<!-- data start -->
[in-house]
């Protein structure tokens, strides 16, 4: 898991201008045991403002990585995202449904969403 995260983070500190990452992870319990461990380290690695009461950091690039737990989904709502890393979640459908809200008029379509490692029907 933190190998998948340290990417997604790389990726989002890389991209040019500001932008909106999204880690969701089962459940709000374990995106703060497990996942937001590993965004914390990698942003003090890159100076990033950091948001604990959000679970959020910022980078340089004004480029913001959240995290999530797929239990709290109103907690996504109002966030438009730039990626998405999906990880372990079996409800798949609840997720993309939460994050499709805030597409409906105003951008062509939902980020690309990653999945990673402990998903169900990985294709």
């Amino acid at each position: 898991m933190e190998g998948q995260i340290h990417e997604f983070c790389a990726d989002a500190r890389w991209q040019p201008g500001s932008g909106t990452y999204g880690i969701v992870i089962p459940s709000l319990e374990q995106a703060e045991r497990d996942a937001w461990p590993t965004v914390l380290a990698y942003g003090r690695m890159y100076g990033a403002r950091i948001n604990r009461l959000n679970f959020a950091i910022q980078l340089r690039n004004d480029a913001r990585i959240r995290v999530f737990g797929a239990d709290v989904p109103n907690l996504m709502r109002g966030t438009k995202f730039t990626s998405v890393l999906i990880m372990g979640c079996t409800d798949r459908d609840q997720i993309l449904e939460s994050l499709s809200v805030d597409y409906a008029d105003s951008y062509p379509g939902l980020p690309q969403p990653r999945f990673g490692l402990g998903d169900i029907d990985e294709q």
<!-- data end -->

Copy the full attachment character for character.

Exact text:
[in-house]
């Protein structure tokens, strides 16, 4: 898991201008045991403002990585995202449904969403 995260983070500190990452992870319990461990380290690695009461950091690039737990989904709502890393979640459908809200008029379509490692029907 933190190998998948340290990417997604790389990726989002890389991209040019500001932008909106999204880690969701089962459940709000374990995106703060497990996942937001590993965004914390990698942003003090890159100076990033950091948001604990959000679970959020910022980078340089004004480029913001959240995290999530797929239990709290109103907690996504109002966030438009730039990626998405999906990880372990079996409800798949609840997720993309939460994050499709805030597409409906105003951008062509939902980020690309990653999945990673402990998903169900990985294709």
């Amino acid at each position: 898991m933190e190998g998948q995260i340290h990417e997604f983070c790389a990726d989002a500190r890389w991209q040019p201008g500001s932008g909106t990452y999204g880690i969701v992870i089962p459940s709000l319990e374990q995106a703060e045991r497990d996942a937001w461990p590993t965004v914390l380290a990698y942003g003090r690695m890159y100076g990033a403002r950091i948001n604990r009461l959000n679970f959020a950091i910022q980078l340089r690039n004004d480029a913001r990585i959240r995290v999530f737990g797929a239990d709290v989904p109103n907690l996504m709502r109002g966030t438009k995202f730039t990626s998405v890393l999906i990880m372990g979640c079996t409800d798949r459908d609840q997720i993309l449904e939460s994050l499709s809200v805030d597409y409906a008029d105003s951008y062509p379509g939902l980020p690309q969403p990653r999945f990673g490692l402990g998903d169900i029907d990985e294709q």